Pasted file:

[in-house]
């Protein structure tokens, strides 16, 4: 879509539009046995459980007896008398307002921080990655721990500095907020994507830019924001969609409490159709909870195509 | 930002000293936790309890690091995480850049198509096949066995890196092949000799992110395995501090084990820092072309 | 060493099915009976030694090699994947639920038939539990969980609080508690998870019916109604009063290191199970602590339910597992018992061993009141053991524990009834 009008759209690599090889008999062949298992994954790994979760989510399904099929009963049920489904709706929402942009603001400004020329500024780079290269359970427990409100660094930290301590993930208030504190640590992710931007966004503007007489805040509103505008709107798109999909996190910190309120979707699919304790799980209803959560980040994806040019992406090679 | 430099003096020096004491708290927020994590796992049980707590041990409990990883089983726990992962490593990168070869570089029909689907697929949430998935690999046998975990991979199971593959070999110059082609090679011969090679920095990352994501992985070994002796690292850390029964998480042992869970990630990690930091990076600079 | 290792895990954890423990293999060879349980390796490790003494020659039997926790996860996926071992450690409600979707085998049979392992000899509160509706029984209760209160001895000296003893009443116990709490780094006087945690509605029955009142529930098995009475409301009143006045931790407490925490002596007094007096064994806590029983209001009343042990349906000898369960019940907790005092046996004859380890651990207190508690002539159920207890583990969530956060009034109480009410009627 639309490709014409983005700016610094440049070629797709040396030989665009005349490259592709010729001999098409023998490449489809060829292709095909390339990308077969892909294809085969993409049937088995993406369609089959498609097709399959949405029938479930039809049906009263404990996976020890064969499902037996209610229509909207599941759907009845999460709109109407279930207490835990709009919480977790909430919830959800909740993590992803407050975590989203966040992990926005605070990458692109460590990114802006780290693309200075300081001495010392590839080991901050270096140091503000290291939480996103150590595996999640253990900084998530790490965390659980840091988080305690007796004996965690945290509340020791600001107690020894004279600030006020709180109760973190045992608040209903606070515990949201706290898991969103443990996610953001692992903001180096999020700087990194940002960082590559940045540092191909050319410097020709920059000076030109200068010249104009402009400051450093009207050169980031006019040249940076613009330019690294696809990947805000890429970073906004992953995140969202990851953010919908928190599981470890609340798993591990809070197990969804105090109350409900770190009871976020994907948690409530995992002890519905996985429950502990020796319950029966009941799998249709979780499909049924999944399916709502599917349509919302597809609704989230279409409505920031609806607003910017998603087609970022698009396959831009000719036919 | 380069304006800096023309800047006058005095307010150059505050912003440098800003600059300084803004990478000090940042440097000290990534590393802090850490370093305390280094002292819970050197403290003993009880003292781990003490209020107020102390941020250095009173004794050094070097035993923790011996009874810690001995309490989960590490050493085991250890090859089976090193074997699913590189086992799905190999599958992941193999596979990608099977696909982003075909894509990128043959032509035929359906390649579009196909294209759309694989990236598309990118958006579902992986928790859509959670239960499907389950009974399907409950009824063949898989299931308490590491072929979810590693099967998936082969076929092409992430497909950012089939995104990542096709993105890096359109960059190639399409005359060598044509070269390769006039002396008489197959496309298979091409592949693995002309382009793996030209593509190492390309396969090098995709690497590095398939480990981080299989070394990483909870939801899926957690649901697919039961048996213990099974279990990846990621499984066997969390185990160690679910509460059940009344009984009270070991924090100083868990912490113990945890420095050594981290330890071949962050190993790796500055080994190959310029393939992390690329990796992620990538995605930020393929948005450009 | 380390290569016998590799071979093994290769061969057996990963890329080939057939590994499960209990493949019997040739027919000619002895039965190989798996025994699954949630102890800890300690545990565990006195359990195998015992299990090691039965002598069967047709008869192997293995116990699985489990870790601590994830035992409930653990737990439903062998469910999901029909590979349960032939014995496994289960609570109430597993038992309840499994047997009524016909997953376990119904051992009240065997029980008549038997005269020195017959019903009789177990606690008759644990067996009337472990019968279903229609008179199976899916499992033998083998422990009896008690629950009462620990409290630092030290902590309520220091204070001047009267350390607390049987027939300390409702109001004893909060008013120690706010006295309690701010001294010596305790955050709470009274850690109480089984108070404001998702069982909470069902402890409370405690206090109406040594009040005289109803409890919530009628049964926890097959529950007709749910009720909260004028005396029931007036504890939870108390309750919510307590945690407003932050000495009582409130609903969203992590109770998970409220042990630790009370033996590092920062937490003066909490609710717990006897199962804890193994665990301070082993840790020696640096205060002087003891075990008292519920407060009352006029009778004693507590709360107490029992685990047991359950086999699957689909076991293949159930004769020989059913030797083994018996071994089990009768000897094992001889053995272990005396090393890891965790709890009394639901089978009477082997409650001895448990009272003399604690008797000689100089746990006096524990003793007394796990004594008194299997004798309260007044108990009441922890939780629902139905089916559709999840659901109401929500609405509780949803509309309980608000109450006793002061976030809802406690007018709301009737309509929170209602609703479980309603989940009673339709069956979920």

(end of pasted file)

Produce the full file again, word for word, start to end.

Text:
[in-house]
């Protein structure tokens, strides 16, 4: 879509539009046995459980007896008398307002921080990655721990500095907020994507830019924001969609409490159709909870195509 | 930002000293936790309890690091995480850049198509096949066995890196092949000799992110395995501090084990820092072309 | 060493099915009976030694090699994947639920038939539990969980609080508690998870019916109604009063290191199970602590339910597992018992061993009141053991524990009834 009008759209690599090889008999062949298992994954790994979760989510399904099929009963049920489904709706929402942009603001400004020329500024780079290269359970427990409100660094930290301590993930208030504190640590992710931007966004503007007489805040509103505008709107798109999909996190910190309120979707699919304790799980209803959560980040994806040019992406090679 | 430099003096020096004491708290927020994590796992049980707590041990409990990883089983726990992962490593990168070869570089029909689907697929949430998935690999046998975990991979199971593959070999110059082609090679011969090679920095990352994501992985070994002796690292850390029964998480042992869970990630990690930091990076600079 | 290792895990954890423990293999060879349980390796490790003494020659039997926790996860996926071992450690409600979707085998049979392992000899509160509706029984209760209160001895000296003893009443116990709490780094006087945690509605029955009142529930098995009475409301009143006045931790407490925490002596007094007096064994806590029983209001009343042990349906000898369960019940907790005092046996004859380890651990207190508690002539159920207890583990969530956060009034109480009410009627 639309490709014409983005700016610094440049070629797709040396030989665009005349490259592709010729001999098409023998490449489809060829292709095909390339990308077969892909294809085969993409049937088995993406369609089959498609097709399959949405029938479930039809049906009263404990996976020890064969499902037996209610229509909207599941759907009845999460709109109407279930207490835990709009919480977790909430919830959800909740993590992803407050975590989203966040992990926005605070990458692109460590990114802006780290693309200075300081001495010392590839080991901050270096140091503000290291939480996103150590595996999640253990900084998530790490965390659980840091988080305690007796004996965690945290509340020791600001107690020894004279600030006020709180109760973190045992608040209903606070515990949201706290898991969103443990996610953001692992903001180096999020700087990194940002960082590559940045540092191909050319410097020709920059000076030109200068010249104009402009400051450093009207050169980031006019040249940076613009330019690294696809990947805000890429970073906004992953995140969202990851953010919908928190599981470890609340798993591990809070197990969804105090109350409900770190009871976020994907948690409530995992002890519905996985429950502990020796319950029966009941799998249709979780499909049924999944399916709502599917349509919302597809609704989230279409409505920031609806607003910017998603087609970022698009396959831009000719036919 | 380069304006800096023309800047006058005095307010150059505050912003440098800003600059300084803004990478000090940042440097000290990534590393802090850490370093305390280094002292819970050197403290003993009880003292781990003490209020107020102390941020250095009173004794050094070097035993923790011996009874810690001995309490989960590490050493085991250890090859089976090193074997699913590189086992799905190999599958992941193999596979990608099977696909982003075909894509990128043959032509035929359906390649579009196909294209759309694989990236598309990118958006579902992986928790859509959670239960499907389950009974399907409950009824063949898989299931308490590491072929979810590693099967998936082969076929092409992430497909950012089939995104990542096709993105890096359109960059190639399409005359060598044509070269390769006039002396008489197959496309298979091409592949693995002309382009793996030209593509190492390309396969090098995709690497590095398939480990981080299989070394990483909870939801899926957690649901697919039961048996213990099974279990990846990621499984066997969390185990160690679910509460059940009344009984009270070991924090100083868990912490113990945890420095050594981290330890071949962050190993790796500055080994190959310029393939992390690329990796992620990538995605930020393929948005450009 | 380390290569016998590799071979093994290769061969057996990963890329080939057939590994499960209990493949019997040739027919000619002895039965190989798996025994699954949630102890800890300690545990565990006195359990195998015992299990090691039965002598069967047709008869192997293995116990699985489990870790601590994830035992409930653990737990439903062998469910999901029909590979349960032939014995496994289960609570109430597993038992309840499994047997009524016909997953376990119904051992009240065997029980008549038997005269020195017959019903009789177990606690008759644990067996009337472990019968279903229609008179199976899916499992033998083998422990009896008690629950009462620990409290630092030290902590309520220091204070001047009267350390607390049987027939300390409702109001004893909060008013120690706010006295309690701010001294010596305790955050709470009274850690109480089984108070404001998702069982909470069902402890409370405690206090109406040594009040005289109803409890919530009628049964926890097959529950007709749910009720909260004028005396029931007036504890939870108390309750919510307590945690407003932050000495009582409130609903969203992590109770998970409220042990630790009370033996590092920062937490003066909490609710717990006897199962804890193994665990301070082993840790020696640096205060002087003891075990008292519920407060009352006029009778004693507590709360107490029992685990047991359950086999699957689909076991293949159930004769020989059913030797083994018996071994089990009768000897094992001889053995272990005396090393890891965790709890009394639901089978009477082997409650001895448990009272003399604690008797000689100089746990006096524990003793007394796990004594008194299997004798309260007044108990009441922890939780629902139905089916559709999840659901109401929500609405509780949803509309309980608000109450006793002061976030809802406690007018709301009737309509929170209602609703479980309603989940009673339709069956979920």